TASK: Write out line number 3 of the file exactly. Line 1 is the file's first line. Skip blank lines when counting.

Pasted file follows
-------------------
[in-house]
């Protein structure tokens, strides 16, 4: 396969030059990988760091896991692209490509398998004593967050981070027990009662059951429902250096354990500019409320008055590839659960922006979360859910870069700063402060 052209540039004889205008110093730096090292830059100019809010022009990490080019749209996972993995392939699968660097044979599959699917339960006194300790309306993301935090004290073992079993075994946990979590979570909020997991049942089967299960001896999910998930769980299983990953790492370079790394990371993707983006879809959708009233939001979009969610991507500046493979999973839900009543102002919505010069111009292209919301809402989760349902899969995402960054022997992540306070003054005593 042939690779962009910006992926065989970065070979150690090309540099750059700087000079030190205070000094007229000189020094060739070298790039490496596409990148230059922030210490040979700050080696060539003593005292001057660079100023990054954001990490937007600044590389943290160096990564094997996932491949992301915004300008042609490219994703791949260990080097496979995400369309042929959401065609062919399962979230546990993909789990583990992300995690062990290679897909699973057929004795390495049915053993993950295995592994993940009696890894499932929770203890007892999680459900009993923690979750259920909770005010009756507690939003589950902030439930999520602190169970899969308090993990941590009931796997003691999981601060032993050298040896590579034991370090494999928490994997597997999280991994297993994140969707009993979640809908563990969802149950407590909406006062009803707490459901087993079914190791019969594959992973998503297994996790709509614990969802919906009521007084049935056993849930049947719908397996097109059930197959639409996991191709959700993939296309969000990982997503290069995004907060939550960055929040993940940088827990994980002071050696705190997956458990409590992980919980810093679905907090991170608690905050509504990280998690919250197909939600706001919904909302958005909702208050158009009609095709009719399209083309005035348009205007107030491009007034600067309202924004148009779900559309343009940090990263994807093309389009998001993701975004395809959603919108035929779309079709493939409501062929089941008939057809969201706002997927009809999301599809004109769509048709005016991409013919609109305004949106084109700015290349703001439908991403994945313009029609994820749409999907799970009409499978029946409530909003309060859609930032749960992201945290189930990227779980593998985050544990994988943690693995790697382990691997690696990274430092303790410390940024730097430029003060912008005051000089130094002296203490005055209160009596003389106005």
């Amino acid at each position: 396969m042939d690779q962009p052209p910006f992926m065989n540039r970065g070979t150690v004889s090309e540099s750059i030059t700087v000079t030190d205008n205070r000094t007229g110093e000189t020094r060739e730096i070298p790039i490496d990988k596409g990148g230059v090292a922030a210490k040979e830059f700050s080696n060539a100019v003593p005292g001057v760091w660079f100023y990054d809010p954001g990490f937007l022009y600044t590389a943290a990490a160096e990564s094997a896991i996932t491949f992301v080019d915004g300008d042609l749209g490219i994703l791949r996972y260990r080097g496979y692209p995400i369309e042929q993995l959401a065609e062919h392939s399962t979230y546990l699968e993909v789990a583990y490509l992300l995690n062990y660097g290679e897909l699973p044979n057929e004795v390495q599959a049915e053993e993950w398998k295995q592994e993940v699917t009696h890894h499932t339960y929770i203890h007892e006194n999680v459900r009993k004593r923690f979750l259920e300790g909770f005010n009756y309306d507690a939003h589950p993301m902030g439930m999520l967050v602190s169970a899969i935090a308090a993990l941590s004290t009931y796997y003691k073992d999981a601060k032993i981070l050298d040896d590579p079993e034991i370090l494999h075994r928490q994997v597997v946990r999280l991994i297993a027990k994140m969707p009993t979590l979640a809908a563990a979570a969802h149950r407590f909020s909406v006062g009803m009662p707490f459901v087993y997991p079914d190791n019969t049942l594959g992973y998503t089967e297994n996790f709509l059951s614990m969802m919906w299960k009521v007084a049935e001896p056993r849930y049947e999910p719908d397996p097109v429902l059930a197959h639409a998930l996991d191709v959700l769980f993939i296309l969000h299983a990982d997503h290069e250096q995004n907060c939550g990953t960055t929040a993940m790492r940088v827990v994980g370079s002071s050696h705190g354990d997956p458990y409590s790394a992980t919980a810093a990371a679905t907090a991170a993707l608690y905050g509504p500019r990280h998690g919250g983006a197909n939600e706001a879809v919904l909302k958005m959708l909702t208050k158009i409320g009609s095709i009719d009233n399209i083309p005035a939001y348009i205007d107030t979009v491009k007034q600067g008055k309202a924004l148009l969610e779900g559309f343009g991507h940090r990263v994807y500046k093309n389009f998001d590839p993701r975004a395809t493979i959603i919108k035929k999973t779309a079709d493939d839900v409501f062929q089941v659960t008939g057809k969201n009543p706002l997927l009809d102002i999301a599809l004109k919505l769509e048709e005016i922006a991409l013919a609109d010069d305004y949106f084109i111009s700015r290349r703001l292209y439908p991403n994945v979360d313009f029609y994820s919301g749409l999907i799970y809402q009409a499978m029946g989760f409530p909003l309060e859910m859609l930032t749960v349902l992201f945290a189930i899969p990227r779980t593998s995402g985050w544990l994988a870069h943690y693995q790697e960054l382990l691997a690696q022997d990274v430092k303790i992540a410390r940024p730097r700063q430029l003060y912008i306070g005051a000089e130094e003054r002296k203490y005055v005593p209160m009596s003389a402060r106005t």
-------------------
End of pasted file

């Amino acid at each position: 396969m042939d690779q962009p052209p910006f992926m065989n540039r970065g070979t150690v004889s090309e540099s750059i030059t700087v000079t030190d205008n205070r000094t007229g110093e000189t020094r060739e730096i070298p790039i490496d990988k596409g990148g230059v090292a922030a210490k040979e830059f700050s080696n060539a100019v003593p005292g001057v760091w660079f100023y990054d809010p954001g990490f937007l022009y600044t590389a943290a990490a160096e990564s094997a896991i996932t491949f992301v080019d915004g300008d042609l749209g490219i994703l791949r996972y260990r080097g496979y692209p995400i369309e042929q993995l959401a065609e062919h392939s399962t979230y546990l699968e993909v789990a583990y490509l992300l995690n062990y660097g290679e897909l699973p044979n057929e004795v390495q599959a049915e053993e993950w398998k295995q592994e993940v699917t009696h890894h499932t339960y929770i203890h007892e006194n999680v459900r009993k004593r923690f979750l259920e300790g909770f005010n009756y309306d507690a939003h589950p993301m902030g439930m999520l967050v602190s169970a899969i935090a308090a993990l941590s004290t009931y796997y003691k073992d999981a601060k032993i981070l050298d040896d590579p079993e034991i370090l494999h075994r928490q994997v597997v946990r999280l991994i297993a027990k994140m969707p009993t979590l979640a809908a563990a979570a969802h149950r407590f909020s909406v006062g009803m009662p707490f459901v087993y997991p079914d190791n019969t049942l594959g992973y998503t089967e297994n996790f709509l059951s614990m969802m919906w299960k009521v007084a049935e001896p056993r849930y049947e999910p719908d397996p097109v429902l059930a197959h639409a998930l996991d191709v959700l769980f993939i296309l969000h299983a990982d997503h290069e250096q995004n907060c939550g990953t960055t929040a993940m790492r940088v827990v994980g370079s002071s050696h705190g354990d997956p458990y409590s790394a992980t919980a810093a990371a679905t907090a991170a993707l608690y905050g509504p500019r990280h998690g919250g983006a197909n939600e706001a879809v919904l909302k958005m959708l909702t208050k158009i409320g009609s095709i009719d009233n399209i083309p005035a939001y348009i205007d107030t979009v491009k007034q600067g008055k309202a924004l148009l969610e779900g559309f343009g991507h940090r990263v994807y500046k093309n389009f998001d590839p993701r975004a395809t493979i959603i919108k035929k999973t779309a079709d493939d839900v409501f062929q089941v659960t008939g057809k969201n009543p706002l997927l009809d102002i999301a599809l004109k919505l769509e048709e005016i922006a991409l013919a609109d010069d305004y949106f084109i111009s700015r290349r703001l292209y439908p991403n994945v979360d313009f029609y994820s919301g749409l999907i799970y809402q009409a499978m029946g989760f409530p909003l309060e859910m859609l930032t749960v349902l992201f945290a189930i899969p990227r779980t593998s995402g985050w544990l994988a870069h943690y693995q790697e960054l382990l691997a690696q022997d990274v430092k303790i992540a410390r940024p730097r700063q430029l003060y912008i306070g005051a000089e130094e003054r002296k203490y005055v005593p209160m009596s003389a402060r106005t």